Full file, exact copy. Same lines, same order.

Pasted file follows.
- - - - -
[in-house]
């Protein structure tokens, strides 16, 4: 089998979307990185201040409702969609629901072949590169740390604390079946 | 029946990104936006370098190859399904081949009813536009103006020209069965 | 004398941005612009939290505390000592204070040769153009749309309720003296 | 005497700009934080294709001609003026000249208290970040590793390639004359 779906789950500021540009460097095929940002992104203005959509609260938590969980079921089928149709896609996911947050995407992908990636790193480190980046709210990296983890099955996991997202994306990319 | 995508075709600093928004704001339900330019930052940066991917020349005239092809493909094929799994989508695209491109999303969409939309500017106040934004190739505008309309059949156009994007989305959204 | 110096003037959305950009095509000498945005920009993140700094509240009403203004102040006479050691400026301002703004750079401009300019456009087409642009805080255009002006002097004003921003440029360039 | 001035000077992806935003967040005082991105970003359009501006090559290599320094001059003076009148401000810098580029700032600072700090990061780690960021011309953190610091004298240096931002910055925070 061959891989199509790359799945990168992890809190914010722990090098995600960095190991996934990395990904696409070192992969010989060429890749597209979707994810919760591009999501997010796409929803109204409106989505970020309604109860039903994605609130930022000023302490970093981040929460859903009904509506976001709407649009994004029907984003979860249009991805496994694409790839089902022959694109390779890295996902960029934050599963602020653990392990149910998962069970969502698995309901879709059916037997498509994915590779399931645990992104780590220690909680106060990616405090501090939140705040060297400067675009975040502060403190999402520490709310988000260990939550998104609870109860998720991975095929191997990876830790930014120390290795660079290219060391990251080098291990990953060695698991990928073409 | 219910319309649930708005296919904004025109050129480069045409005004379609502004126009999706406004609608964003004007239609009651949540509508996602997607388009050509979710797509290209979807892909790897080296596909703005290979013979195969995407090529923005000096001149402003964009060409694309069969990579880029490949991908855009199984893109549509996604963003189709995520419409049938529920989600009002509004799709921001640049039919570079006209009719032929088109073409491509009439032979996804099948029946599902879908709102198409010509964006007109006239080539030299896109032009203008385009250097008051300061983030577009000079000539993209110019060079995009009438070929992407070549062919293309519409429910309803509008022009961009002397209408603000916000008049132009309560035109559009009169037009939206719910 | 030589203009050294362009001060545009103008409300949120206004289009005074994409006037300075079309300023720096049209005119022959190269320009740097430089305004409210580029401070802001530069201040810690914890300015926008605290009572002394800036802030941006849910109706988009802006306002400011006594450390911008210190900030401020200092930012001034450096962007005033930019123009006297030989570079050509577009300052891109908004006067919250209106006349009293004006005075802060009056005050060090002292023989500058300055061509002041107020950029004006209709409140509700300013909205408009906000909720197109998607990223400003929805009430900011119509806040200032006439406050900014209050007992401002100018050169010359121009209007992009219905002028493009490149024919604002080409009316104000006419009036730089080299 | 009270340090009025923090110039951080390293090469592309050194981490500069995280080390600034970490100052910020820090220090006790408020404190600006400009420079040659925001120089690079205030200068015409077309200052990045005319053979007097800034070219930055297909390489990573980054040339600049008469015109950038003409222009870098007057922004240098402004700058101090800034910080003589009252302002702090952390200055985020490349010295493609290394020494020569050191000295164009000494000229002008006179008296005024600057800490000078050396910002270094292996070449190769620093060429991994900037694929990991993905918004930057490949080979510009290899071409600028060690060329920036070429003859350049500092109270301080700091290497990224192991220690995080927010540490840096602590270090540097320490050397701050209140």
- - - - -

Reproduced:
[in-house]
């Protein structure tokens, strides 16, 4: 089998979307990185201040409702969609629901072949590169740390604390079946 | 029946990104936006370098190859399904081949009813536009103006020209069965 | 004398941005612009939290505390000592204070040769153009749309309720003296 | 005497700009934080294709001609003026000249208290970040590793390639004359 779906789950500021540009460097095929940002992104203005959509609260938590969980079921089928149709896609996911947050995407992908990636790193480190980046709210990296983890099955996991997202994306990319 | 995508075709600093928004704001339900330019930052940066991917020349005239092809493909094929799994989508695209491109999303969409939309500017106040934004190739505008309309059949156009994007989305959204 | 110096003037959305950009095509000498945005920009993140700094509240009403203004102040006479050691400026301002703004750079401009300019456009087409642009805080255009002006002097004003921003440029360039 | 001035000077992806935003967040005082991105970003359009501006090559290599320094001059003076009148401000810098580029700032600072700090990061780690960021011309953190610091004298240096931002910055925070 061959891989199509790359799945990168992890809190914010722990090098995600960095190991996934990395990904696409070192992969010989060429890749597209979707994810919760591009999501997010796409929803109204409106989505970020309604109860039903994605609130930022000023302490970093981040929460859903009904509506976001709407649009994004029907984003979860249009991805496994694409790839089902022959694109390779890295996902960029934050599963602020653990392990149910998962069970969502698995309901879709059916037997498509994915590779399931645990992104780590220690909680106060990616405090501090939140705040060297400067675009975040502060403190999402520490709310988000260990939550998104609870109860998720991975095929191997990876830790930014120390290795660079290219060391990251080098291990990953060695698991990928073409 | 219910319309649930708005296919904004025109050129480069045409005004379609502004126009999706406004609608964003004007239609009651949540509508996602997607388009050509979710797509290209979807892909790897080296596909703005290979013979195969995407090529923005000096001149402003964009060409694309069969990579880029490949991908855009199984893109549509996604963003189709995520419409049938529920989600009002509004799709921001640049039919570079006209009719032929088109073409491509009439032979996804099948029946599902879908709102198409010509964006007109006239080539030299896109032009203008385009250097008051300061983030577009000079000539993209110019060079995009009438070929992407070549062919293309519409429910309803509008022009961009002397209408603000916000008049132009309560035109559009009169037009939206719910 | 030589203009050294362009001060545009103008409300949120206004289009005074994409006037300075079309300023720096049209005119022959190269320009740097430089305004409210580029401070802001530069201040810690914890300015926008605290009572002394800036802030941006849910109706988009802006306002400011006594450390911008210190900030401020200092930012001034450096962007005033930019123009006297030989570079050509577009300052891109908004006067919250209106006349009293004006005075802060009056005050060090002292023989500058300055061509002041107020950029004006209709409140509700300013909205408009906000909720197109998607990223400003929805009430900011119509806040200032006439406050900014209050007992401002100018050169010359121009209007992009219905002028493009490149024919604002080409009316104000006419009036730089080299 | 009270340090009025923090110039951080390293090469592309050194981490500069995280080390600034970490100052910020820090220090006790408020404190600006400009420079040659925001120089690079205030200068015409077309200052990045005319053979007097800034070219930055297909390489990573980054040339600049008469015109950038003409222009870098007057922004240098402004700058101090800034910080003589009252302002702090952390200055985020490349010295493609290394020494020569050191000295164009000494000229002008006179008296005024600057800490000078050396910002270094292996070449190769620093060429991994900037694929990991993905918004930057490949080979510009290899071409600028060690060329920036070429003859350049500092109270301080700091290497990224192991220690995080927010540490840096602590270090540097320490050397701050209140």